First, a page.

The man behind the camera

HJ King and members of the Tasmanian Motor Cycle Club

Image: Indian Motorcycles: first to cross Ben Lomond to Mathinna, November 1921. HJ King and members of the Tasmanian Motor Cycle Club pushed themselves and their machines to new feats of endurance, in their promotion of motorcycling as a means to explore Tasmania. QVM.1992.P.0065.

Herbert John ('H.J.') King (1892–1973) is not a household name. However through his skill with a camera, this sometimes enigmatic man made a lasting impact on Tasmania and the people around him.

HJ King (known as Herb), together with his parents and two older brothers, ran a bicycle and motorcycle shop in Launceston, John King and Sons.

He was an extremely talented amateur photographer who documented his explorations and adventures in photographs. He won prizes for his black and white photographs, experimented with colour processes and filmed on 16mm moving film.

His aerial photographs are some of the earliest Australian examples of civilian aerial photography. King was at the same time conservative, progressive, and a man very much of his time. As a devout Christadelphian, he had strong religious beliefs. Because of this he was a pacifist, and living through the years of World War I without enlisting, he went against the expected behaviour of the time.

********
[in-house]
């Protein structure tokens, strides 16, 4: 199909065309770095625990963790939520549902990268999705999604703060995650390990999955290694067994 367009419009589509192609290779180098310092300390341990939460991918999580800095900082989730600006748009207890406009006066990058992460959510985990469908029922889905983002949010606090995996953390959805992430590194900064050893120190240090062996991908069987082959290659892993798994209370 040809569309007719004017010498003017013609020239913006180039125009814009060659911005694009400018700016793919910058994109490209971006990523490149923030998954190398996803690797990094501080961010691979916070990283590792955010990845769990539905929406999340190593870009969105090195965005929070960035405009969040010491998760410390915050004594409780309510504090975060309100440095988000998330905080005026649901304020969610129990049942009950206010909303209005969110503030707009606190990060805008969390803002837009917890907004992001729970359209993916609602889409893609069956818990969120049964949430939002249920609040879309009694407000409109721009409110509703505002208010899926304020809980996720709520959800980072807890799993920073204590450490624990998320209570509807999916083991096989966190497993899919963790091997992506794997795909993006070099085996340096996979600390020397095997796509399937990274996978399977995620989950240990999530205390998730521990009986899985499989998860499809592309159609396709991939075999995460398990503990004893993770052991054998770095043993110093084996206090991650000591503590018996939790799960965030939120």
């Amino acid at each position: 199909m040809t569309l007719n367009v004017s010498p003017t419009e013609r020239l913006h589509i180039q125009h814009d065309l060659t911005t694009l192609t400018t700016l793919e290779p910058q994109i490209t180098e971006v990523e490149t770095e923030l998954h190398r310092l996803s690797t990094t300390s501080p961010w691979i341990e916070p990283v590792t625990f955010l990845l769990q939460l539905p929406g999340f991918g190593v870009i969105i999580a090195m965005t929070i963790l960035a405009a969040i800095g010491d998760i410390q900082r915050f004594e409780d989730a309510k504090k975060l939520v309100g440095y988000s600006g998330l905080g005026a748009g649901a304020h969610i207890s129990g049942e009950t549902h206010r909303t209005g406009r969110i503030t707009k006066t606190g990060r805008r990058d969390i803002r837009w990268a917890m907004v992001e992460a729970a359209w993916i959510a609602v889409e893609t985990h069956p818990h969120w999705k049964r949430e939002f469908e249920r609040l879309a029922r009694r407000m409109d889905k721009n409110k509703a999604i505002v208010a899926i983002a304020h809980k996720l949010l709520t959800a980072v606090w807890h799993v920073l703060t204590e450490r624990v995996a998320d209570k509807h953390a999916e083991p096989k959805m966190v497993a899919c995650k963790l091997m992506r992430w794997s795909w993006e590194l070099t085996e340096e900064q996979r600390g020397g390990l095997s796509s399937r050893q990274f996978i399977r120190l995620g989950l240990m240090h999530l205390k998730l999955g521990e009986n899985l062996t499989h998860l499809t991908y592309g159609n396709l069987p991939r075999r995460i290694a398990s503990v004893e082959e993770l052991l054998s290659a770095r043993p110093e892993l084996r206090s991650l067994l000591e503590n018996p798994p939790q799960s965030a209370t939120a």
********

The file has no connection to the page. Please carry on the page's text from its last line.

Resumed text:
He was very dedicated to his family - his parents and brothers, and of course his wife Lucy and their two daughters. His love of the outdoors meant that he was part of a tight-knit community of explorers, hikers and early conservationists, and argued strongly for the creation of what was to become the Cradle Mountain-Lake St Clair National Park.

On the road to Interlaken, early 1920s

Image: On the road to Interlaken, early 1920s. QVM.2014.P.3774

In later years he and his wife were stalwarts of the Field Naturalist community, and his collection activities had a national impact.

King loved and embraced technology. Not only did his family sell bicycles and motorcycles, but Herb and his brothers all made use of the opportunities and possibilities that they presented.

He loved speed, taking part in motorcycle races, reliability trials, hill-climbs and long-distance trips.

The other item of technology that King loved was the camera.

He used photography both as an outlet for his creativity and also as a tool for publicising the family business.

Although an amateur photographer, commentators often remarked on the professional quality of his work.

Our exhibition, HJ King: Cameras and carburettors, featured original objects (including early motorcycles) and photographs, large photographic reproductions and explore the fascinating story of HJ King.


HJ King: cameras and carburettors
Queen Victoria Museum at Inveresk
27 August 2022 – 29 October 2023